By Dr Analise Magri – Junior Associate
Chapter 16 of the Laws of Malta, hereinafter referred to as the Civil Code, regulates the choice of surnames for spouses upon entering marriage as well as the choice of surnames for any children which are to be born subsequent to the marriage. At present, following remarkable amendments which entered into force in 2020 by means of amendment act number LXV of 2020, article 4 (1) of the Civil Code now provides various options to both spouses who wish to depart from the so to say “traditional” practice of having one and the same surname for both spouses and children.
In order to illustrate such options in an easily comprehensible manner, let’s take an example of two spouses with the following surnames: Spouse A: Borg and Spouse B: Vella.
The first option available to Spouse A and Spouse B upon entering marriage is the choice of adopting either of their surnames for both of them; practically meaning that Spouse A and Spouse B may decide for both to go by either the surname Borg or otherwise by the surname Vella.
The second option which Spouse A and Spouse B might decide to adopt involves the joining of both their surnames in their own order of preference, which double-barrelled surname would be the surname of both spouses as well as that of any children born thereafter. Therefore, in our scenario, Spouse A and Spouse B may both adopt the surname Borg Vella, or otherwise Vella Borg.
When both spouses fail to agree on a common surname for both of them in accordance with the aforementioned options, the subsequent three choices are available to either one of the spouses.
Either of the spouses may decide to adopt the surname of the other spouse, after which that particular spouse may add his or her surname. Keeping with Spouse A and Spouse B as our examples, in this scenario, Spouse A may decide to retain the surname Borg, whilst Spouse B deciding to adopt a double-barrelled surname of Borg Vella. This can also work the other way around with Spouse A deciding on the latter surname option of Vella Borg, and Spouse B retaining the surname Vella.
Another option similar to the one in the afore involves one spouse retaining his/her own surname following which the surname of the other spouse may be added. In our example this would mean that whilst Spouse A retains the surname Borg, Spouse B decides to adopt the double-barrelled surname Vella Borg. This can also work the other way round, with Spouse B retaining the surname Vella, and Spouse A adopting a double barrelled surname Borg Vella.
The last available option is quite straight forward wherein both spouses retain their own surnames. In such an example Spouse A retaining the surname Borg and Spouse B retaining the surname Vella.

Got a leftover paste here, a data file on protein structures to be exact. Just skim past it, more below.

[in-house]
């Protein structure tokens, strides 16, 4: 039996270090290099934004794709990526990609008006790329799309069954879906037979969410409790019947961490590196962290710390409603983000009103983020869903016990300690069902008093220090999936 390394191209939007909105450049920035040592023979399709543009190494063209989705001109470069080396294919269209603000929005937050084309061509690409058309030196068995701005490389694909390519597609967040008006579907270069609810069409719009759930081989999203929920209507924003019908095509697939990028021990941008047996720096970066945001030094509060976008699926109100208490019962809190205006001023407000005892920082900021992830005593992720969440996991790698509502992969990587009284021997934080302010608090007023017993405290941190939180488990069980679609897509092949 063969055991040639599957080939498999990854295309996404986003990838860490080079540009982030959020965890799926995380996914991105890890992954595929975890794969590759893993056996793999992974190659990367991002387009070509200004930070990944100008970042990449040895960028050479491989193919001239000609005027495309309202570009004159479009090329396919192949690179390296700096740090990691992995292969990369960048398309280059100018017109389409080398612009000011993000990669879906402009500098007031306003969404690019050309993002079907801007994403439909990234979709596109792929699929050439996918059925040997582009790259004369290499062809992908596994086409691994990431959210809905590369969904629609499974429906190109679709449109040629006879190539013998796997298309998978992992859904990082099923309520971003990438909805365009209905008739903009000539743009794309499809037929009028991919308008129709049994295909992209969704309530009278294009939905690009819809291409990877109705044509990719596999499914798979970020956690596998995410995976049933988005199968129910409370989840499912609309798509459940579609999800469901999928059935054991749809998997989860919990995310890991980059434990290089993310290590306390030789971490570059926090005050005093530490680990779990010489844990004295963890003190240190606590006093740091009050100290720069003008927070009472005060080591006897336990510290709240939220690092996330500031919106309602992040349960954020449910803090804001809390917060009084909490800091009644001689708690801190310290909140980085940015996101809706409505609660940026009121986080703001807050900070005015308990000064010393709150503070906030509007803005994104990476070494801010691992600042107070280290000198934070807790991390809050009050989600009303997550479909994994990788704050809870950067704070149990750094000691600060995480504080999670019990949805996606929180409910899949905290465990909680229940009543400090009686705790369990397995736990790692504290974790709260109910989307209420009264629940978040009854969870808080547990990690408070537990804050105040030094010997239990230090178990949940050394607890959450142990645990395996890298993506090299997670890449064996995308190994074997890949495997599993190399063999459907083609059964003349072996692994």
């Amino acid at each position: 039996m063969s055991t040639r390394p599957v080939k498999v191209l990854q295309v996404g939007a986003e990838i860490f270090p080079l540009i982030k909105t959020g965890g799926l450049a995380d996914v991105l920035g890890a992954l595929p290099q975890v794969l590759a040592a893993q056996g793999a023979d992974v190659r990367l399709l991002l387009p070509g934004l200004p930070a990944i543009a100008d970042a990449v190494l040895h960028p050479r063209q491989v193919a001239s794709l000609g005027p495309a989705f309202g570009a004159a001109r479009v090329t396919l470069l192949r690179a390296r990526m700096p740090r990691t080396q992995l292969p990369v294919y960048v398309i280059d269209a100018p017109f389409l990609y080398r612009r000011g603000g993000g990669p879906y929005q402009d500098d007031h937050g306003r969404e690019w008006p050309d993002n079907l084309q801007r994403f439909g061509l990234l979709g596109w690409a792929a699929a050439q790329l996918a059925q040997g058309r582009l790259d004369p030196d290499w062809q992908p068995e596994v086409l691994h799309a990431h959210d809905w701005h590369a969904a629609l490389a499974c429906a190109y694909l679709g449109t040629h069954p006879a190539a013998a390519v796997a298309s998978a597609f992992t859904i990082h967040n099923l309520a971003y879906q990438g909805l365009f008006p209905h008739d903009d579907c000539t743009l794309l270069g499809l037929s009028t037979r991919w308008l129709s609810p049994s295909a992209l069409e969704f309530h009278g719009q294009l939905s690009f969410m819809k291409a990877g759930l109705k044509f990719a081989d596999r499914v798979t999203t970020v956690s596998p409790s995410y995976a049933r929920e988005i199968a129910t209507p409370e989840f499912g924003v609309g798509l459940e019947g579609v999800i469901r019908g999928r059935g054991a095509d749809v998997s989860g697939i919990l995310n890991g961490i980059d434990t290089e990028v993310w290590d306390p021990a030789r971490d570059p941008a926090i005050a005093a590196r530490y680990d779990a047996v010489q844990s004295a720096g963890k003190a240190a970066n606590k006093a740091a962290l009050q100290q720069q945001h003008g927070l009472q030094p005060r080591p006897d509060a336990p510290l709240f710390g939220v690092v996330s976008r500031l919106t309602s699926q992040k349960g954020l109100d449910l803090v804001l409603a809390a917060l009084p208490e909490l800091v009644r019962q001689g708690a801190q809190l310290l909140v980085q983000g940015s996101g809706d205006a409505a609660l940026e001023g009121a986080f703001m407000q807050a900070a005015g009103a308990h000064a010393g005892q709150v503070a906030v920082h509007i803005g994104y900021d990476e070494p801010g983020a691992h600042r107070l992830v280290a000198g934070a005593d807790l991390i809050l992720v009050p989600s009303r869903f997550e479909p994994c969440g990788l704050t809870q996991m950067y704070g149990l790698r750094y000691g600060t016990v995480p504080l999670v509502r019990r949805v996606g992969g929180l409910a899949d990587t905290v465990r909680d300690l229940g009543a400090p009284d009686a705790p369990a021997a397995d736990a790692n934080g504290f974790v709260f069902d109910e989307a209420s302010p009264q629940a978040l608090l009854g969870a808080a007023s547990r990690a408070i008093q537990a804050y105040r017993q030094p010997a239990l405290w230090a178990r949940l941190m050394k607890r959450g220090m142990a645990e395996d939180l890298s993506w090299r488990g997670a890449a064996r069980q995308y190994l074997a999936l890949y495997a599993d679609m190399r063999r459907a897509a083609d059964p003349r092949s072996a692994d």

In all three of these scenarios, the spouses would hold different surnames from one another. Therefore, what will happen to the children born from this wed-lock? Which surname would they come to adopt?
In these circumstances, upon their marriage or union, the spouses would have to determine a family-name which would be used for the spouses’ children. Determining such a family name would have to be in line with either of the first two options delineated in article 4 (1), meaning that the spouses would have to choose either one of their surnames (prior to their marriage or union) to be the family-name, or otherwise to choose a double-barrelled surname, in whichever order they prefer, to be the surname to be adopted by any descendants. In our situation, Spouse A and Spouse B hold the following choices: either choosing the surname Borg or the surname Vella as the ‘family-name’ or otherwise the double-barrelled surnames Borg Vella or Vella Borg as the family-name.
One must also keep in mind that in either of all the available options discussed, the combination of the spouses’ surnames shall not result in a surname which is longer than the combination of four surnames and when the surname of any one or both of the spouses already has a combination of two or more surnames, the order of the surname of that spouse shall be retained, and the spouses shall not change such order and, or drop any part of their own surname.
The provisions of this article are not limitedly applicable to those spouses who marry or enter into union after the 29th of December 2020, but shall also be applicable to those spouses who married in Malta before such date provided that any changes that they might wish to make to their surnames are affected by the 29th of December 2025.